2018 was the year of opioid lawsuits and all indications are that 2019 will be more of the same. Six more state governments have recently filed suit against Purdue Pharma, the manufacturer of OxyContin and other painkillers, charging the Connecticut-based pharmaceutical giant of deceptive marketing practices that served to get people hooked on their drugs.
The top opioid lawsuits of 2018
This most recent batch of lawsuits—including big states like Texas and Florida—mean there are now 27 state Attorneys General lined up against Purdue. The federal government may not be far behind. Last fall, the White House reportedly encouraged the Justice Department to file its own separate lawsuit.
The charges leveled against Purdue and other pharmaceutical firms is that the addiction dangers of their opioids were drastically understated. The result was that opioids became the most prescribed medication in the United States. In 2012, there were 255 million prescriptions written for opioid painkillers.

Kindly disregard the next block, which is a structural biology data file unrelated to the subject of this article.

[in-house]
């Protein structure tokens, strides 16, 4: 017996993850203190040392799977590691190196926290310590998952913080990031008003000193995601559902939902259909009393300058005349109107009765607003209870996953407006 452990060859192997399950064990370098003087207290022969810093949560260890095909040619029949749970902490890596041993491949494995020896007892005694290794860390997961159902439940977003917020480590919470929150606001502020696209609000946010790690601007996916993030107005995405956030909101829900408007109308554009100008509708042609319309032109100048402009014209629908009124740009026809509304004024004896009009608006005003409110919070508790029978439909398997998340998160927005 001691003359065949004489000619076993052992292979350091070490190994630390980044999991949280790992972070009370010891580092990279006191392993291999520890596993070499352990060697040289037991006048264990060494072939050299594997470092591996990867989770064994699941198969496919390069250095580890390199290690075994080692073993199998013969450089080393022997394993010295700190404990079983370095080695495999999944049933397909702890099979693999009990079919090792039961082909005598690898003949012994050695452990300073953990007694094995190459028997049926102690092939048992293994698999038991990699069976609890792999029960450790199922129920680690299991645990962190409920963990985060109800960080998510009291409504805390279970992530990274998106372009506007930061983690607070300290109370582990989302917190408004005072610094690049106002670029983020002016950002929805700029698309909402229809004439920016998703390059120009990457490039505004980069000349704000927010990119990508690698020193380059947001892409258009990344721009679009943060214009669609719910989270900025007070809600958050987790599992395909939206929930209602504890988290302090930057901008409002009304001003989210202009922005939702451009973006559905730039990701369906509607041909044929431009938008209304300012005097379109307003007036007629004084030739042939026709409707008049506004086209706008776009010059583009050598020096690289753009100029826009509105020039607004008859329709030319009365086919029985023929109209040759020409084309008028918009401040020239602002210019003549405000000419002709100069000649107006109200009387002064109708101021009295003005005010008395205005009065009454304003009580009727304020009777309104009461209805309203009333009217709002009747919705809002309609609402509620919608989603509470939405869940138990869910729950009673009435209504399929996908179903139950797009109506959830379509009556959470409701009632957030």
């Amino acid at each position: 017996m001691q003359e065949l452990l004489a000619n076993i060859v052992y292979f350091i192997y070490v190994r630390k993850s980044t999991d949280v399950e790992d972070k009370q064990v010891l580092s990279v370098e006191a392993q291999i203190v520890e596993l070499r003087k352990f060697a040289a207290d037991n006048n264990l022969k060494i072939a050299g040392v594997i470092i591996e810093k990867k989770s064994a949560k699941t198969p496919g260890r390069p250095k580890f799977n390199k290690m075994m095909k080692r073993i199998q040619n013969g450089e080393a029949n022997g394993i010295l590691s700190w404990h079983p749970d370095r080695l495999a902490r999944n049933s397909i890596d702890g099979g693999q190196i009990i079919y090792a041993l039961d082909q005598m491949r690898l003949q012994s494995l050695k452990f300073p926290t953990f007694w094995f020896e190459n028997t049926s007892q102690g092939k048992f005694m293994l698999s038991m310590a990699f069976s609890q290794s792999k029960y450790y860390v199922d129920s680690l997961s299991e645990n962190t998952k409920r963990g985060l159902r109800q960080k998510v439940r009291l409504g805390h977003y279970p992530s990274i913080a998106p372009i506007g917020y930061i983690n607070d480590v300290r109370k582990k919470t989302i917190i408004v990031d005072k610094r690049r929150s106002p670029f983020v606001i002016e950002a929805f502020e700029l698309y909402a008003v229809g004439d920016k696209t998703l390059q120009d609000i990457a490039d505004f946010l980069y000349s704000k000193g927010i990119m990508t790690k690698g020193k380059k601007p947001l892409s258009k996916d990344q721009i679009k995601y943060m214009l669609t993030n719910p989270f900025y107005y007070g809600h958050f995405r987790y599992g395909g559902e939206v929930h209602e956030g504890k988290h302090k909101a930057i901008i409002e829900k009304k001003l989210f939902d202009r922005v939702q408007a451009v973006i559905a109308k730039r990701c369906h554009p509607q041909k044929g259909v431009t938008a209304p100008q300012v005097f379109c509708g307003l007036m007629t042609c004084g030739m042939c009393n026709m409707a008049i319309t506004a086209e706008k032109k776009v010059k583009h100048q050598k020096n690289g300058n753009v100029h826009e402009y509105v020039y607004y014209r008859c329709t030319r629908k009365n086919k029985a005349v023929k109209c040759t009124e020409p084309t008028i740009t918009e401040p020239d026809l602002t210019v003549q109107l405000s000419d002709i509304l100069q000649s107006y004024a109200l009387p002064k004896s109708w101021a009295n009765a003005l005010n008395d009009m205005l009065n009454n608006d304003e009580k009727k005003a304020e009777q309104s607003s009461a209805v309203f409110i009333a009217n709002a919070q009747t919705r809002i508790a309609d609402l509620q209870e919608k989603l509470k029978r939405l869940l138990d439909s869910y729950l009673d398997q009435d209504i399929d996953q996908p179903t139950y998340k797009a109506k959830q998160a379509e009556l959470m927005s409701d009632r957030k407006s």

The consequences of opioid prescriptions
When patients started to appear with addiction symptoms, doctors were allegedly told those symptoms actually indicated a need for more opioids rather than less. Doctors were further told there was no “ceiling,” that is, a dosage level patients should not exceed. The result was that by 2016 more than 46 people were dying every single day from opioid addiction.
As the consequences of addiction become more ingrained in American society, the governmental case for damages increases. Medicare and Medicaid dollars have been spent to treat the addiction. The budgets for law enforcement and social services has been strained, due to the consequences of addiction. All of this potentially puts Big Pharma on the hook when it comes to compensatory damages—to say nothing of any punitive damages that could be awarded.
All of that presumes, though, that the pharmaceutical companies are guilty as charged. Purdue has strongly denied the charges and vows to fight in court.
The opioid lawsuits trend isn’t slowing down. In fact, it may be just beginning, and legal experts are debating who can even be held responsible: pharmaceutical companies or doctors.